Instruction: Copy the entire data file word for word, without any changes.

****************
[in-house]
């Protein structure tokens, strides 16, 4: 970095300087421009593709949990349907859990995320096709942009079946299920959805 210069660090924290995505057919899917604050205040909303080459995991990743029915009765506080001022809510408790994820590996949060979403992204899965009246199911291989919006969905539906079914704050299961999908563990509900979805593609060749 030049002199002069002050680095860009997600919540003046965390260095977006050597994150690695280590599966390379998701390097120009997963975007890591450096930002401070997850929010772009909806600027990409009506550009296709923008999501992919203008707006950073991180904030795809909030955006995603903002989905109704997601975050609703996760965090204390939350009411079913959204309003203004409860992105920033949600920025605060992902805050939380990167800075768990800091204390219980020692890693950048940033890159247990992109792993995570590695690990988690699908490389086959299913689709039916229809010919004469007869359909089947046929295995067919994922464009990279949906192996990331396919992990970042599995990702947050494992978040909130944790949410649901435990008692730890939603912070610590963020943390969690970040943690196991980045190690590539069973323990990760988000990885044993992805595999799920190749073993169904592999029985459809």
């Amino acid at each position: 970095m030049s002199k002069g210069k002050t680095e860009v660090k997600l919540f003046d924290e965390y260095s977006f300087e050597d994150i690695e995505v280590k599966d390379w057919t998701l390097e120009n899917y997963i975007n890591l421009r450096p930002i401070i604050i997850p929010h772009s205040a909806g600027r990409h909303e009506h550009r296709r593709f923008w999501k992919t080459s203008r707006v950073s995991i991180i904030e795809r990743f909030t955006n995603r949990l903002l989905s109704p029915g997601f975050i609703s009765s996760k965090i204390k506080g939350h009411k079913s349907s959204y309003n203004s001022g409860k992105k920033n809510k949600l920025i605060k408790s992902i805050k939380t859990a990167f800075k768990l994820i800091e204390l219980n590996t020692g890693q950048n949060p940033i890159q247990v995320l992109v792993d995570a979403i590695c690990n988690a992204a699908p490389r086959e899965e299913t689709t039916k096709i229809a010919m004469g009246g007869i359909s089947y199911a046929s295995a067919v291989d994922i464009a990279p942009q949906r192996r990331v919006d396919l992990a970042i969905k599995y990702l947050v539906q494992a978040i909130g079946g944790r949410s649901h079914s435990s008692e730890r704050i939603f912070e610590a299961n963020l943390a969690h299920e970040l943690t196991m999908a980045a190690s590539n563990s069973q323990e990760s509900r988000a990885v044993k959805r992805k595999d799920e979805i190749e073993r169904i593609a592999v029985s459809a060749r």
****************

[in-house]
């Protein structure tokens, strides 16, 4: 970095300087421009593709949990349907859990995320096709942009079946299920959805 210069660090924290995505057919899917604050205040909303080459995991990743029915009765506080001022809510408790994820590996949060979403992204899965009246199911291989919006969905539906079914704050299961999908563990509900979805593609060749 030049002199002069002050680095860009997600919540003046965390260095977006050597994150690695280590599966390379998701390097120009997963975007890591450096930002401070997850929010772009909806600027990409009506550009296709923008999501992919203008707006950073991180904030795809909030955006995603903002989905109704997601975050609703996760965090204390939350009411079913959204309003203004409860992105920033949600920025605060992902805050939380990167800075768990800091204390219980020692890693950048940033890159247990992109792993995570590695690990988690699908490389086959299913689709039916229809010919004469007869359909089947046929295995067919994922464009990279949906192996990331396919992990970042599995990702947050494992978040909130944790949410649901435990008692730890939603912070610590963020943390969690970040943690196991980045190690590539069973323990990760988000990885044993992805595999799920190749073993169904592999029985459809």
């Amino acid at each position: 970095m030049s002199k002069g210069k002050t680095e860009v660090k997600l919540f003046d924290e965390y260095s977006f300087e050597d994150i690695e995505v280590k599966d390379w057919t998701l390097e120009n899917y997963i975007n890591l421009r450096p930002i401070i604050i997850p929010h772009s205040a909806g600027r990409h909303e009506h550009r296709r593709f923008w999501k992919t080459s203008r707006v950073s995991i991180i904030e795809r990743f909030t955006n995603r949990l903002l989905s109704p029915g997601f975050i609703s009765s996760k965090i204390k506080g939350h009411k079913s349907s959204y309003n203004s001022g409860k992105k920033n809510k949600l920025i605060k408790s992902i805050k939380t859990a990167f800075k768990l994820i800091e204390l219980n590996t020692g890693q950048n949060p940033i890159q247990v995320l992109v792993d995570a979403i590695c690990n988690a992204a699908p490389r086959e899965e299913t689709t039916k096709i229809a010919m004469g009246g007869i359909s089947y199911a046929s295995a067919v291989d994922i464009a990279p942009q949906r192996r990331v919006d396919l992990a970042i969905k599995y990702l947050v539906q494992a978040i909130g079946g944790r949410s649901h079914s435990s008692e730890r704050i939603f912070e610590a299961n963020l943390a969690h299920e970040l943690t196991m999908a980045a190690s590539n563990s069973q323990e990760s509900r988000a990885v044993k959805r992805k595999d799920e979805i190749e073993r169904i593609a592999v029985s459809a060749r």